By Eleni P. Austin

Each year, thousands of bands come to Los Angeles with dreams of stardom; some, like Guns N’ Roses or Jane’s Addiction achieve that elusive goal. But the Sunset Strip is littered with bad deals and broken promises.

Of course, the music business has experienced a mighty sea change since the halcyon Hair Metal Days. Back then, a band played the L.A. clubs, got seen by the right A&R reps, and got signed to a label.

These days, record companies are behind the curve. Any musician can upload a song to YouTube or ReverbNation and market their music unfiltered and without compromise.

Max Cady is a band that has been plugging away for quite a while. Formed in Dallas, Texas in 2003, they take their name from the malevolent character in film “Cape Fear.”

Robert Mitchum originated the role in 1962, Robert De Niro redefined the part, with direction from Martin Scorsese, in 1991. (Even Sideshow Bob from the “Simpsons” paid homage, with a hint of Gilbert & Sullivan, on an episode entitled “Cape Feare”)

Guitarist and lead vocalist, Justin Moore grew up inspired in equal measure by Black Flag, Minor Threat and Hair Metal bands.  Although Max Cady has been through myriad changes, Moore has remained a stalwart presence. During their Texas years, they released three albums on the Sidearm label; Tonight Alive in 2005, Gun Crime in 2007 and Wicked Ways in 2011.

After relocating to Los Angeles a few years ago, Justin hooked up with bassist Carl Raether from Washington, D.C., guitarist Marc Boggio from Chicago, and Josh Fresia, a drummer originally from Kansas City. All three had cycled through a series of bands in their hometowns. It was the same story in L.A.  Luckily, the chemistry between the foursome was electric.  Max Cady was re-born.

The band immediately began gigging around L.A., playing notable venues like Boardners, Loaded and the Viper Room. They quickly developed a new repertoire of songs.  Rather than wait for labels to pay attention, they have recorded and self-released a five song EP, Killing Me.

The album kicks into gear with “Stay.” A pummeling back-beat connects with tensile guitar riffs and thundering bass lines.  The lyrics offer a succinct mantra of perseverance that mirrors Max Cady’s pursuit of a music career; “I saw a path and never looked away, and on that path I stay.”

“Killing Me” is the title track for a reason. Marauding, menacing and feral, it opens with sprawling guitar riffs anchored by triple-tattoo attack from drummer, Josh Fresia.  Moore paints a vivid portrait of betrayal that is equal parts vengeful and   philosophical. “I’ve had enough, I’m getting out, so far nothing true has come out of your mouth / It’s plain to see that you and me  are far from friends, more like enemies/ And one day you’ll be gone, We’ll both be travelling on/And someday you will see that life’s too short for misery.”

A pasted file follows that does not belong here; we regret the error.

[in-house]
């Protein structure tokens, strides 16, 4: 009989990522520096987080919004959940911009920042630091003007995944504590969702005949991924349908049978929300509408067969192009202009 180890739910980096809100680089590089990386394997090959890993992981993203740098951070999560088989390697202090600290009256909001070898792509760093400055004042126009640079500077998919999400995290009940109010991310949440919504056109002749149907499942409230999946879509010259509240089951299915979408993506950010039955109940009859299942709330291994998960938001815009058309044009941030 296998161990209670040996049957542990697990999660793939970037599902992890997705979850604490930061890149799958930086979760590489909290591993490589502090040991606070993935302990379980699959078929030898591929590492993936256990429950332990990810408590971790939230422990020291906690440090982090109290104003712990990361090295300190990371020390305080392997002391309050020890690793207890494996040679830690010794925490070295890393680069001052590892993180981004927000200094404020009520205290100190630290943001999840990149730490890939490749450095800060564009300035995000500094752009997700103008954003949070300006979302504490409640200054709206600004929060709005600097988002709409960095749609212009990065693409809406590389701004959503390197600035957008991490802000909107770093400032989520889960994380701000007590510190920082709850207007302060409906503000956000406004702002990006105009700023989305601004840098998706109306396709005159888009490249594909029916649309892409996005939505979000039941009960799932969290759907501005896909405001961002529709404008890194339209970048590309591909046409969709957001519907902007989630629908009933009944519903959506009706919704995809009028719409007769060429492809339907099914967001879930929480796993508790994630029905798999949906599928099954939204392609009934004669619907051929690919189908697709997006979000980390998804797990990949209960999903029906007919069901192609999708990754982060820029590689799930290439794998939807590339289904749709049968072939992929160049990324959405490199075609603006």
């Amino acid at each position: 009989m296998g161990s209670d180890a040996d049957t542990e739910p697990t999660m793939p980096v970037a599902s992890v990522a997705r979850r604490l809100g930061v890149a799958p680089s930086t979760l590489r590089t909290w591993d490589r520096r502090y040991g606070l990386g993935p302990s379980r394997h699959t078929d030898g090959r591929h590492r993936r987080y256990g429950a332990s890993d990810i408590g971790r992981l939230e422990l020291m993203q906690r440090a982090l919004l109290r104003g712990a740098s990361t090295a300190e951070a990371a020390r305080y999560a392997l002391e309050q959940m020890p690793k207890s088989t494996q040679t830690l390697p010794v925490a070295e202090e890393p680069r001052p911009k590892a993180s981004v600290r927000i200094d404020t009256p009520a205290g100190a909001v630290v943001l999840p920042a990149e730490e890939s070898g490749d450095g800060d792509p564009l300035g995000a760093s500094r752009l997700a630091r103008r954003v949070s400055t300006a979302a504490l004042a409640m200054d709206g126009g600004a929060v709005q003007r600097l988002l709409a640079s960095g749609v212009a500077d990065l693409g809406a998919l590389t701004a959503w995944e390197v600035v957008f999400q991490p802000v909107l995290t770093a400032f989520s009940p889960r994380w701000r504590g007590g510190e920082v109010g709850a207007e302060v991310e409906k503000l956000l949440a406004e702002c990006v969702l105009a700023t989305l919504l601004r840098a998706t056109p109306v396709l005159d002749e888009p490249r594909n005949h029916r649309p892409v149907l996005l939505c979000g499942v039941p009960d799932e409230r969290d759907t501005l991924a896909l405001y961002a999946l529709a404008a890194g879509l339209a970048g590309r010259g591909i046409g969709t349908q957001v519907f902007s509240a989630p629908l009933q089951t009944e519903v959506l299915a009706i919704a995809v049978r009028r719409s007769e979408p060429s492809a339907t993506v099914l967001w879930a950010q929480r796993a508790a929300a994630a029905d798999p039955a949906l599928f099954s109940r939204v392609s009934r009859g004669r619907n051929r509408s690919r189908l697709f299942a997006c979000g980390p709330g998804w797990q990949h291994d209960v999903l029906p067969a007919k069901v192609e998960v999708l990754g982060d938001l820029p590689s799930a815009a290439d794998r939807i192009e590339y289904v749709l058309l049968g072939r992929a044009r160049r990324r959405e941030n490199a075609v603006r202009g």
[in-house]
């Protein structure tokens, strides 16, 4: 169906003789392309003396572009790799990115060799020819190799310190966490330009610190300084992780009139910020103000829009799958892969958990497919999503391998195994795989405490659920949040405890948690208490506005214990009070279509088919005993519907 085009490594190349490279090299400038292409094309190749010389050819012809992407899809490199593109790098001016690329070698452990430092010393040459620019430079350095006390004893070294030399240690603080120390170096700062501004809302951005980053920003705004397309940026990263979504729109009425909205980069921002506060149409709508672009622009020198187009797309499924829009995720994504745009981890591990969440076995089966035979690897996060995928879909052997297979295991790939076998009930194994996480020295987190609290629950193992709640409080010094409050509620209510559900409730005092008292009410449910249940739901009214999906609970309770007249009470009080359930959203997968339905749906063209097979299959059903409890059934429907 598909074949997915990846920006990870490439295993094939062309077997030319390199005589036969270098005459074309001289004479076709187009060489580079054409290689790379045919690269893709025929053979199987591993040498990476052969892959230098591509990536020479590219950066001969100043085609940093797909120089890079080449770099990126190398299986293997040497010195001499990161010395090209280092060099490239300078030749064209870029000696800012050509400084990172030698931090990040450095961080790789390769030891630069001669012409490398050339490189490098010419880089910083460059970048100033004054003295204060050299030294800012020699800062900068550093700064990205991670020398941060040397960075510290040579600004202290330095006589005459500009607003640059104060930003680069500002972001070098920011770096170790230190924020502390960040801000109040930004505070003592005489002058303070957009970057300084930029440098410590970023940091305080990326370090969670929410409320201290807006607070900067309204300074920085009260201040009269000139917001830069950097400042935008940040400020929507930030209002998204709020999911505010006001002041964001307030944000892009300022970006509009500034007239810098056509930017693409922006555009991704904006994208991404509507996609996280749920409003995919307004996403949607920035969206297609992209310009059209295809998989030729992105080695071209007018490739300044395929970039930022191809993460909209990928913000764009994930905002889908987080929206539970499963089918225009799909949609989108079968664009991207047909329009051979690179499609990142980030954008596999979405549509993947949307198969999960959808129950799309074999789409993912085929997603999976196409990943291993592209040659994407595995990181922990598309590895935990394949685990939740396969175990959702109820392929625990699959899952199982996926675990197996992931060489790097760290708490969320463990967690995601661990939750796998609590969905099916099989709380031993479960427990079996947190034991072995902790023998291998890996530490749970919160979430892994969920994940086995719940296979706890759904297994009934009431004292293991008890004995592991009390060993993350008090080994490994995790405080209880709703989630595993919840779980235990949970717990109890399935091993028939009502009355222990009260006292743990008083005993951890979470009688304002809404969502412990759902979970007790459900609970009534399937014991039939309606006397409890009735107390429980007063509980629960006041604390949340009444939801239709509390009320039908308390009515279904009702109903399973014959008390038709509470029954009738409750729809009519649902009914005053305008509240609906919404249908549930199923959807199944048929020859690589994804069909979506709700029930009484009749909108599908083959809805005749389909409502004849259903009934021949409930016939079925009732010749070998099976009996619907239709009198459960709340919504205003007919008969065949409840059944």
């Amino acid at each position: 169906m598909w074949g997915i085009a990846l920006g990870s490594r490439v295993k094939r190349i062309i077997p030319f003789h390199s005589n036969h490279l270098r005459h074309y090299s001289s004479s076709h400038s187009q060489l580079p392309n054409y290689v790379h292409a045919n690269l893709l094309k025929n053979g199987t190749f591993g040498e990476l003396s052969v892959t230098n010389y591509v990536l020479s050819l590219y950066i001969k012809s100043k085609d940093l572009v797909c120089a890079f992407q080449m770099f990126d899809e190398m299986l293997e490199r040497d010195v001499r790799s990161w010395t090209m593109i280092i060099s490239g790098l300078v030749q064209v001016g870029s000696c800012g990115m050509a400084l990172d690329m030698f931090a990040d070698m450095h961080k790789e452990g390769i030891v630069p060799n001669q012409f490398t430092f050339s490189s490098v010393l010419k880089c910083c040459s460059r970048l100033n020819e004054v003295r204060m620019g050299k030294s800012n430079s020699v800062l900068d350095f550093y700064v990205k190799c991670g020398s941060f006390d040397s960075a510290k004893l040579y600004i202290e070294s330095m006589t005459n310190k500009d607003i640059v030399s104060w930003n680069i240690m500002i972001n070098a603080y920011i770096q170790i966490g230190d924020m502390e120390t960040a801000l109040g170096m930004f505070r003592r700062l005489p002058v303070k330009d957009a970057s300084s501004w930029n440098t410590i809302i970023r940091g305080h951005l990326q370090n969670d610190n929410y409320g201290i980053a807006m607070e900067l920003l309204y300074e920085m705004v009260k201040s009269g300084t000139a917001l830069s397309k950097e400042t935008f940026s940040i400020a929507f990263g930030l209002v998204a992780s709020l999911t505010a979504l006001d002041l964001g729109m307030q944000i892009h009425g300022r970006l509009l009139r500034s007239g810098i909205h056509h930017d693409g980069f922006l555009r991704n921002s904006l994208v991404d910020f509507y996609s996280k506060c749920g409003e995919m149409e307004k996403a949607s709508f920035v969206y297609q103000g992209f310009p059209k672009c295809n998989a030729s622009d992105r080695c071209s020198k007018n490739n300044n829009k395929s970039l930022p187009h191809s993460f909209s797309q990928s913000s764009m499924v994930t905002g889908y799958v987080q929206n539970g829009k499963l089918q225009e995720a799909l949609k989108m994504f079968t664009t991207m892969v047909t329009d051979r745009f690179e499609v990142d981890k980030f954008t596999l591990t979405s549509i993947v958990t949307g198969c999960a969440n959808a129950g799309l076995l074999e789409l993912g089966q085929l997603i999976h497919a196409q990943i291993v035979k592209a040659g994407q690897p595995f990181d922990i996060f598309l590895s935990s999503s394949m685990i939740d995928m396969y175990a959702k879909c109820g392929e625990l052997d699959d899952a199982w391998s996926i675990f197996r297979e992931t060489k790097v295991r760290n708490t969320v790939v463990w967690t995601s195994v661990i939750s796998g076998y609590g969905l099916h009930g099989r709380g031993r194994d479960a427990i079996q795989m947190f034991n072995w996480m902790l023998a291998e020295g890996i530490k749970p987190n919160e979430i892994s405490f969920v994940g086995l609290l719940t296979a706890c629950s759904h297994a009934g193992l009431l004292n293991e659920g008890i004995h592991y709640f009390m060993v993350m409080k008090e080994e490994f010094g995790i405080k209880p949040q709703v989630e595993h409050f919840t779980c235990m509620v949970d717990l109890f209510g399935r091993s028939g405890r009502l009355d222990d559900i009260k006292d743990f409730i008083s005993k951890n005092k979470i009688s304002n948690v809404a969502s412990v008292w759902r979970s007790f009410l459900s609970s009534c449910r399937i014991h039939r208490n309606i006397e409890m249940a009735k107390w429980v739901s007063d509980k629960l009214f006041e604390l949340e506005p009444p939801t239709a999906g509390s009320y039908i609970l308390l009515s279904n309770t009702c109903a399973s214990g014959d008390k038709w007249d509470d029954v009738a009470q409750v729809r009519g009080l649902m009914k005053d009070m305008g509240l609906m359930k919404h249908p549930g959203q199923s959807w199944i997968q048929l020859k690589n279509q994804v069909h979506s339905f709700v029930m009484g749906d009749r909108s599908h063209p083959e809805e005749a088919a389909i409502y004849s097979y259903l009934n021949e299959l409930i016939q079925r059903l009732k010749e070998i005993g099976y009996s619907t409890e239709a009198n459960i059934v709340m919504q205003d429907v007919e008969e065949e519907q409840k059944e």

At the instrumental break, the action grinds to a halt and suddenly downshifts into a Sabbath-y sludge-fest. Guitars scream and yowl and just as suddenly, the track accelerates, full speed ahead to a chaotic and cathartic conclusion.

“A Little Taste” is propelled by a monster hook.  Here Fresia rides the hi-hat over Moore and Boggio’s tilt-a-whirl guitars. Raether tethers the low-end with rumbling bass lines.  The lyrics offer an acrid take on the powerless grip of addiction; “Begged and bartered,  bought and sold, it’s taken over, no control/A little taste  in the morning for when I wake, a little taste on my tongue is what I crave.”

Defiant and unapologetic, “I Don’t Know Why” is a pure adrenaline rush. The rhythm careens with locomotion speed. Guitar riffs ricochet through the melody as stripped down and sinewy as Iggy Pop’s torso. It’s Punk 101 delivered with precision, economy, and a soupcon of justifiable arrogance.

The EP closes with the vaguely Oedipal angst of “Breakfast In Bed.” Lyrics conjure up a Greek tragedy waiting to happen; “Papa, break me off something, kick the door in again/Mama’s cooking up something, it ain’t breakfast in bed.”

Piloted by a whip-crack rhythm and roiling bass notes, chicken-scratch guitar licks give way to riffs that fuzz, buzz and howl.  The tempo slows to a crawl before Moore and Boggio unleash a series of strafing guitar solos that detonate like smart bombs. A heady conclusion to a wild ride.

Max Cady is the real deal. In a bygone era when the “M” in MTV stood for music, this band would have been equally on home on the Punk-leaning “120 Minutes,” or the harder edged “Headbanger’s Ball.”

The only downside to this five song EP is just that, it’s over after five songs. This music is highly addictive. The listener’s only option is to program the CD player to “repeat” until Max Cady’s full-length album arrives.